Knowledge Center: Publication
Boards & Governance
Building an effective and diverse board: Lessons from Asia4/25/2016 Alain Deniau and Harry O'Neill
The diversity challenge
Diversity is crucial to creating more effective boards and improving corporate performance, yet boards in the Asia Pacific region tend to be less diverse than boards elsewhere—a legacy, in part, of the region’s long history of family-owned businesses.
Solving the diversity challenge requires concerted effort. To get there, boards should:
- Start by taking a hard look at how their roles and objectives are evolving beyond the core job of protecting the financial interest of shareholders.
- Recognize that a smart board composition may require true “alternative thinkers” who can hypothesize the “what ifs” of the future.
- Understand that a newly diverse board will operate with new dynamics (brought about, for example, by the addition of “outside the box” thinkers) and thus require careful management to ensure a strong board culture.
Putting diversity into action
One global consumer-products company we studied is increasing its diversity under the guidance of a strong board chair who has made board diversity a priority. Notably, he is clear in his communications (internal and external) that the board’s desire for greater diversity does not stem from a knee-jerk reaction or quota system, but from a need to have the board match the mix of nationalities, age groups, gender, and cultural backgrounds of its increasingly global customers.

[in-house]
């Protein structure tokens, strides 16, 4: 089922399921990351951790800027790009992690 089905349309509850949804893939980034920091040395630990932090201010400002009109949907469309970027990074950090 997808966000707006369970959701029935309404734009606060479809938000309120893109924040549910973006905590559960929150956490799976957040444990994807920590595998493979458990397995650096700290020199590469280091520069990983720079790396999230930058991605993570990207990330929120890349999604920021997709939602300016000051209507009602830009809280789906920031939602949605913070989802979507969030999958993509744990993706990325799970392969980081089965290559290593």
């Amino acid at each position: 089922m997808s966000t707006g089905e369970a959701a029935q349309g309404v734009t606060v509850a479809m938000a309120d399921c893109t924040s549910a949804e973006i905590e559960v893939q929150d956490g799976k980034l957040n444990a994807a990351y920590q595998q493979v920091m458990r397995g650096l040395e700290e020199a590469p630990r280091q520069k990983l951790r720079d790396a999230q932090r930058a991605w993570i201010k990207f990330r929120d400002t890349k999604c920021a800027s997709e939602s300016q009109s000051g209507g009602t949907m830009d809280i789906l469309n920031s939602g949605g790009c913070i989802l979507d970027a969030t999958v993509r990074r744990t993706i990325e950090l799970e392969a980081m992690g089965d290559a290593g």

The organization’s culture also plays a role. “Our culture and DNA drive an emotional connection with our customers, and that’s what has made us successful and got us to where we are today. And we can’t forget that,” the chairman of the consumer-products company notes. “Diversity is important, but it should not affect our existing culture but rather strengthen it. Building a diverse board should lead to a diverse ex-co team. Step by step, this diversity mind-set promoted at the top will cascade down to the organizational level.”
Although still in the early days of implementation, the results are promising:
- More challenging questions are being asked at board meetings.
- Board meetings are more dynamic and energetic, and boards are smaller.
- More ongoing contact among board members happens outside of scheduled meetings.
About the authors
Alain Deniau (email@example.com) is a partner in Heidrick & Struggles' Hong Kong office and a member of the CEO & Board Practice.
Robert Knight (firstname.lastname@example.org) is a partner in the Hong Kong office; he leads the Insurance Sector for the Asia Pacific region.
Harry O’Neill (email@example.com) is a partner in Heidrick & Struggles and leads the CEO & Board Practice for the Hong Kong office.
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